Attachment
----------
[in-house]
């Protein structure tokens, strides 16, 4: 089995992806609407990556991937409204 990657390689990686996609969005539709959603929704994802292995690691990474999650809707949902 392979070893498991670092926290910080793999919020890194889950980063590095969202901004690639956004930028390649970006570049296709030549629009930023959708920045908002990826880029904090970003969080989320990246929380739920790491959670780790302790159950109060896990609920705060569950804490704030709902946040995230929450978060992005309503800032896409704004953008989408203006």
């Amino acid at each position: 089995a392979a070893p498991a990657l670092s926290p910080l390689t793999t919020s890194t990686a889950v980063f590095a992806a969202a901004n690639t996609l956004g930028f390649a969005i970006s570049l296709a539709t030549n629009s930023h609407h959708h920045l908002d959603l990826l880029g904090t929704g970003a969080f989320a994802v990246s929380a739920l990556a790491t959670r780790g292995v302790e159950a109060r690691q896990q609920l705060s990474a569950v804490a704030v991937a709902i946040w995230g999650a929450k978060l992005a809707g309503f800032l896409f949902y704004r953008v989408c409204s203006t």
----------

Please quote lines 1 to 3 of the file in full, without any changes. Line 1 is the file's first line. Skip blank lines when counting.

[in-house]
């Protein structure tokens, strides 16, 4: 089995992806609407990556991937409204 990657390689990686996609969005539709959603929704994802292995690691990474999650809707949902 392979070893498991670092926290910080793999919020890194889950980063590095969202901004690639956004930028390649970006570049296709030549629009930023959708920045908002990826880029904090970003969080989320990246929380739920790491959670780790302790159950109060896990609920705060569950804490704030709902946040995230929450978060992005309503800032896409704004953008989408203006």
């Amino acid at each position: 089995a392979a070893p498991a990657l670092s926290p910080l390689t793999t919020s890194t990686a889950v980063f590095a992806a969202a901004n690639t996609l956004g930028f390649a969005i970006s570049l296709a539709t030549n629009s930023h609407h959708h920045l908002d959603l990826l880029g904090t929704g970003a969080f989320a994802v990246s929380a739920l990556a790491t959670r780790g292995v302790e159950a109060r690691q896990q609920l705060s990474a569950v804490a704030v991937a709902i946040w995230g999650a929450k978060l992005a809707g309503f800032l896409f949902y704004r953008v989408c409204s203006t």